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Cervical Cancer Health Center

News and Features Related to Cervical Cancer

  1. Cervical Cancer Risk May Linger

    Nov. 18, 2005 -- The risk of cervical cancer may linger for many years despite preventive treatment in high-risk women, according to a new study. Researchers found that women who had potentially precancerous cells removed from their cervix remain at increased risk for developing cervical cancer for

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  2. Cervical Cancer Vaccine Nearing FDA Review

    Oct. 31, 2005 -- A vaccine against the leading causes of cervical cancer will soon be up for FDA review. The vaccine, called Gardasil, is being filed for consideration "imminently," Eliav Barr, MD, told reporters in a conference call. Barr works for Merck Research Laboratories. Merck is Gardasil's d

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  3. Cervical Cancer Vaccine Shows Promise

    Oct. 6, 2005 -- An experimental vaccine that targets viruses responsible for most cervical cancers will soon be sent to the FDA for review. The vaccine is called Gardasil. It's made by Merck & Co. Merck spokeswoman Janet Skidmore tells WebMD that Merck will submit Gardasil for the FDA's review by th

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  4. Futuristic Microwave May Treat Cervical Cancer

    Sept. 7, 2005 - Microwave heat -- delivered by a futuristic machine -- may one day become part of the standard treatment for advanced cervical cancer. The finding comes from 68 cervical cancer patients treated in the U.S., the Netherlands, and Norway. All patients were treated with state-of-the-art

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  5. Improvements in Cervical Cancer Testing Needed

    Jan. 13, 2005 -- America's health professionals generally do a good job of screening for cervical cancer, but they could do even better, says Women In Government, a nonprofit lobbying group. All states have a significant opportunity to improve their performance in cervical cancer prevention by makin

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  6. Secondhand Smoke Raises Cervical Cancer Risk

    Jan. 7, 2005 -- Secondhand smoke may raise the risk of developing cervical cancer, say Johns Hopkins University researchers. They report their findings in the January issue of Obstetrics and Gynecology. The evidence was more than 40 years in the making. It traces back to census data taken in the 196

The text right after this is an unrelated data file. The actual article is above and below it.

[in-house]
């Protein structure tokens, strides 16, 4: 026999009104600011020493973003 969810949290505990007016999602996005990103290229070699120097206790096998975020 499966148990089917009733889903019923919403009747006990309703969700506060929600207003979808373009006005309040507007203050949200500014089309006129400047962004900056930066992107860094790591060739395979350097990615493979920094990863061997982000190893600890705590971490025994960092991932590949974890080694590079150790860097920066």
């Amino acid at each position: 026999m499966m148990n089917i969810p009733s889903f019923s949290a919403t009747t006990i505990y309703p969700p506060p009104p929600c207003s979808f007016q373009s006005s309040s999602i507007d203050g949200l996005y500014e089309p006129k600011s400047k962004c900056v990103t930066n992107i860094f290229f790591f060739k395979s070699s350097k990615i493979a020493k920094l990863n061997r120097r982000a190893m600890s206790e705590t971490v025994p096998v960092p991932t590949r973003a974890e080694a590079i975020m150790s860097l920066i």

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  7. Bone Cancer Drug Fights Cervical Cancer

    Sept. 1, 2004 -- A drug currently used to treat cancer that has spread to bone seems to halt the growth of cervical cancer. In a new study involving mice, the drug Zometa prevented the growth of new blood vessels that "feed" cervical cancer. The study appears in this month's issue of The Journal of

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  8. Sex After Hysterectomy.

    Nov. 17, 2003 - Women with cervical cancer commonly report problems with sex after hysterectomy, a new study shows. But there is some good news. Researcher Pernille T. Jensen, MD, of Denmark's Bispebjerg Hospital tells WebMD that there is little information about the impact of on sex after hysterect

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  9. Pap Unneeded for Most After Hysterectomy

    July 21, 2003 -- Millions of women who have had hysterectomies are still subjected to annual Pap smear testing, even though most experts agree it makes little sense to screen for cervical cancer in women without cervixes. The nation's top cancer prevention groups oppose the practice on the grounds t

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  10. Obesity Raises Cervical Cancer Risk

    July 14, 2003 -- Overweight women are at high risk of cervical cancer -- double the risk of other women, a new study suggests. Excessive fat has been shown to increase levels of estrogen, leading to development of endometrial and cervical cancer -- specifically, a subtype of cancer called adenocarci

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